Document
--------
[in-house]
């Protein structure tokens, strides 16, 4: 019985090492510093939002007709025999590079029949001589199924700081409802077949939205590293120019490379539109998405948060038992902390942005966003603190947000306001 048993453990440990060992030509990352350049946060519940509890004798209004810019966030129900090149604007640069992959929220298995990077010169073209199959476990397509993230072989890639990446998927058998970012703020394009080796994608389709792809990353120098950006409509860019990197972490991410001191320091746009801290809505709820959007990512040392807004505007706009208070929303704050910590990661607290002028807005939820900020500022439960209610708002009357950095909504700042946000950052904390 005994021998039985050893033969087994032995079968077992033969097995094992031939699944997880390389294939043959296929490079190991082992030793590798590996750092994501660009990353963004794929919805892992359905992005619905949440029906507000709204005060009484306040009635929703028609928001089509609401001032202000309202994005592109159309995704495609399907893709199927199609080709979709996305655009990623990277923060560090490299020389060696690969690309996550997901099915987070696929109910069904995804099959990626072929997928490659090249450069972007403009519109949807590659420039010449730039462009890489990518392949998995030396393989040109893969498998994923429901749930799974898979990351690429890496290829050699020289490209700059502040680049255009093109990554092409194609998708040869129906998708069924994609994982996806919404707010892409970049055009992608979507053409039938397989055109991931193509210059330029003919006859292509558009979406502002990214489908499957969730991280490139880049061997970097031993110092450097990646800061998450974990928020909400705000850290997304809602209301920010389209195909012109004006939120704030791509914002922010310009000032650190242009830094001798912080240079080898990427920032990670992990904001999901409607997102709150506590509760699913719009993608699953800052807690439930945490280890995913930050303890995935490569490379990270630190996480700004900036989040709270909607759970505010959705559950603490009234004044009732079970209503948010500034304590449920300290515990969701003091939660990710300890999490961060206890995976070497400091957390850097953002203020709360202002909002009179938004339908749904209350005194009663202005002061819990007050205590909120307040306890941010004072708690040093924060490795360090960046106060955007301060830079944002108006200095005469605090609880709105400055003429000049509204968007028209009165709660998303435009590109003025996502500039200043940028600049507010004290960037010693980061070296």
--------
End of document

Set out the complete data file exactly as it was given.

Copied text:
[in-house]
């Protein structure tokens, strides 16, 4: 019985090492510093939002007709025999590079029949001589199924700081409802077949939205590293120019490379539109998405948060038992902390942005966003603190947000306001 048993453990440990060992030509990352350049946060519940509890004798209004810019966030129900090149604007640069992959929220298995990077010169073209199959476990397509993230072989890639990446998927058998970012703020394009080796994608389709792809990353120098950006409509860019990197972490991410001191320091746009801290809505709820959007990512040392807004505007706009208070929303704050910590990661607290002028807005939820900020500022439960209610708002009357950095909504700042946000950052904390 005994021998039985050893033969087994032995079968077992033969097995094992031939699944997880390389294939043959296929490079190991082992030793590798590996750092994501660009990353963004794929919805892992359905992005619905949440029906507000709204005060009484306040009635929703028609928001089509609401001032202000309202994005592109159309995704495609399907893709199927199609080709979709996305655009990623990277923060560090490299020389060696690969690309996550997901099915987070696929109910069904995804099959990626072929997928490659090249450069972007403009519109949807590659420039010449730039462009890489990518392949998995030396393989040109893969498998994923429901749930799974898979990351690429890496290829050699020289490209700059502040680049255009093109990554092409194609998708040869129906998708069924994609994982996806919404707010892409970049055009992608979507053409039938397989055109991931193509210059330029003919006859292509558009979406502002990214489908499957969730991280490139880049061997970097031993110092450097990646800061998450974990928020909400705000850290997304809602209301920010389209195909012109004006939120704030791509914002922010310009000032650190242009830094001798912080240079080898990427920032990670992990904001999901409607997102709150506590509760699913719009993608699953800052807690439930945490280890995913930050303890995935490569490379990270630190996480700004900036989040709270909607759970505010959705559950603490009234004044009732079970209503948010500034304590449920300290515990969701003091939660990710300890999490961060206890995976070497400091957390850097953002203020709360202002909002009179938004339908749904209350005194009663202005002061819990007050205590909120307040306890941010004072708690040093924060490795360090960046106060955007301060830079944002108006200095005469605090609880709105400055003429000049509204968007028209009165709660998303435009590109003025996502500039200043940028600049507010004290960037010693980061070296």